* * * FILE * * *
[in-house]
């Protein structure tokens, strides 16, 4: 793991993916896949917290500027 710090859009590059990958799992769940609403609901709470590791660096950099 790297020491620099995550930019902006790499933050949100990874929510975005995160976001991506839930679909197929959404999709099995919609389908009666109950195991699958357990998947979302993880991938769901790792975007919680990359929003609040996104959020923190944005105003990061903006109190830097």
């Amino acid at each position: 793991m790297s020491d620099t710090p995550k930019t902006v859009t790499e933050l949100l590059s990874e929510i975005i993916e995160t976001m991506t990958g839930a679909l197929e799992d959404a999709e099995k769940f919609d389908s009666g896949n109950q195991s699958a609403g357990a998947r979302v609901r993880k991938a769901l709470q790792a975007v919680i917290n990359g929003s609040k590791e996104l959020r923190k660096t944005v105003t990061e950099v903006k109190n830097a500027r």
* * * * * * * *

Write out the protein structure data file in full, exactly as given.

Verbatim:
[in-house]
């Protein structure tokens, strides 16, 4: 793991993916896949917290500027 710090859009590059990958799992769940609403609901709470590791660096950099 790297020491620099995550930019902006790499933050949100990874929510975005995160976001991506839930679909197929959404999709099995919609389908009666109950195991699958357990998947979302993880991938769901790792975007919680990359929003609040996104959020923190944005105003990061903006109190830097």
């Amino acid at each position: 793991m790297s020491d620099t710090p995550k930019t902006v859009t790499e933050l949100l590059s990874e929510i975005i993916e995160t976001m991506t990958g839930a679909l197929e799992d959404a999709e099995k769940f919609d389908s009666g896949n109950q195991s699958a609403g357990a998947r979302v609901r993880k991938a769901l709470q790792a975007v919680i917290n990359g929003s609040k590791e996104l959020r923190k660096t944005v105003t990061e950099v903006k109190n830097a500027r």